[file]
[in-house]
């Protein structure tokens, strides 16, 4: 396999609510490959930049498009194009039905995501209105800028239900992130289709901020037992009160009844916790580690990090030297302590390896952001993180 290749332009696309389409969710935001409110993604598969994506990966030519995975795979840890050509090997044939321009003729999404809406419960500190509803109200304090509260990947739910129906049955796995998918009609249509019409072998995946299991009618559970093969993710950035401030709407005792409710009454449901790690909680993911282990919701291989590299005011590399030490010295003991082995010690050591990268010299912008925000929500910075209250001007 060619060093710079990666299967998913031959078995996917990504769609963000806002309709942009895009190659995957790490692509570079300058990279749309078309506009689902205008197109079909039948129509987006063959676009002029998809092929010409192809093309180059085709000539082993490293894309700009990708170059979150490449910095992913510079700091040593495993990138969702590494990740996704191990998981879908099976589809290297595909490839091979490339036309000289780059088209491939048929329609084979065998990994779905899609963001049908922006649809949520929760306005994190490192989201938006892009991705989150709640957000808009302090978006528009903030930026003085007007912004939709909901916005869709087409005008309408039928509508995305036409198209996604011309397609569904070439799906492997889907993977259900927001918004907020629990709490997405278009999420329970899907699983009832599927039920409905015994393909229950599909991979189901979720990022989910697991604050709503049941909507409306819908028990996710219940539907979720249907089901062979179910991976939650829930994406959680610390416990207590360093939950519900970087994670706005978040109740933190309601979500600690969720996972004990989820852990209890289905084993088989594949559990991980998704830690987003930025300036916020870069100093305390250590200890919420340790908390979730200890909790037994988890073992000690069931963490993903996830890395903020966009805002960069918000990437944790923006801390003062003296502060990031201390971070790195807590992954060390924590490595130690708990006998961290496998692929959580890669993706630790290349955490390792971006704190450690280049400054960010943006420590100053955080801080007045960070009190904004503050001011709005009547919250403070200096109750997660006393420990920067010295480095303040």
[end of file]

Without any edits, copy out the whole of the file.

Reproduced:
[in-house]
């Protein structure tokens, strides 16, 4: 396999609510490959930049498009194009039905995501209105800028239900992130289709901020037992009160009844916790580690990090030297302590390896952001993180 290749332009696309389409969710935001409110993604598969994506990966030519995975795979840890050509090997044939321009003729999404809406419960500190509803109200304090509260990947739910129906049955796995998918009609249509019409072998995946299991009618559970093969993710950035401030709407005792409710009454449901790690909680993911282990919701291989590299005011590399030490010295003991082995010690050591990268010299912008925000929500910075209250001007 060619060093710079990666299967998913031959078995996917990504769609963000806002309709942009895009190659995957790490692509570079300058990279749309078309506009689902205008197109079909039948129509987006063959676009002029998809092929010409192809093309180059085709000539082993490293894309700009990708170059979150490449910095992913510079700091040593495993990138969702590494990740996704191990998981879908099976589809290297595909490839091979490339036309000289780059088209491939048929329609084979065998990994779905899609963001049908922006649809949520929760306005994190490192989201938006892009991705989150709640957000808009302090978006528009903030930026003085007007912004939709909901916005869709087409005008309408039928509508995305036409198209996604011309397609569904070439799906492997889907993977259900927001918004907020629990709490997405278009999420329970899907699983009832599927039920409905015994393909229950599909991979189901979720990022989910697991604050709503049941909507409306819908028990996710219940539907979720249907089901062979179910991976939650829930994406959680610390416990207590360093939950519900970087994670706005978040109740933190309601979500600690969720996972004990989820852990209890289905084993088989594949559990991980998704830690987003930025300036916020870069100093305390250590200890919420340790908390979730200890909790037994988890073992000690069931963490993903996830890395903020966009805002960069918000990437944790923006801390003062003296502060990031201390971070790195807590992954060390924590490595130690708990006998961290496998692929959580890669993706630790290349955490390792971006704190450690280049400054960010943006420590100053955080801080007045960070009190904004503050001011709005009547919250403070200096109750997660006393420990920067010295480095303040």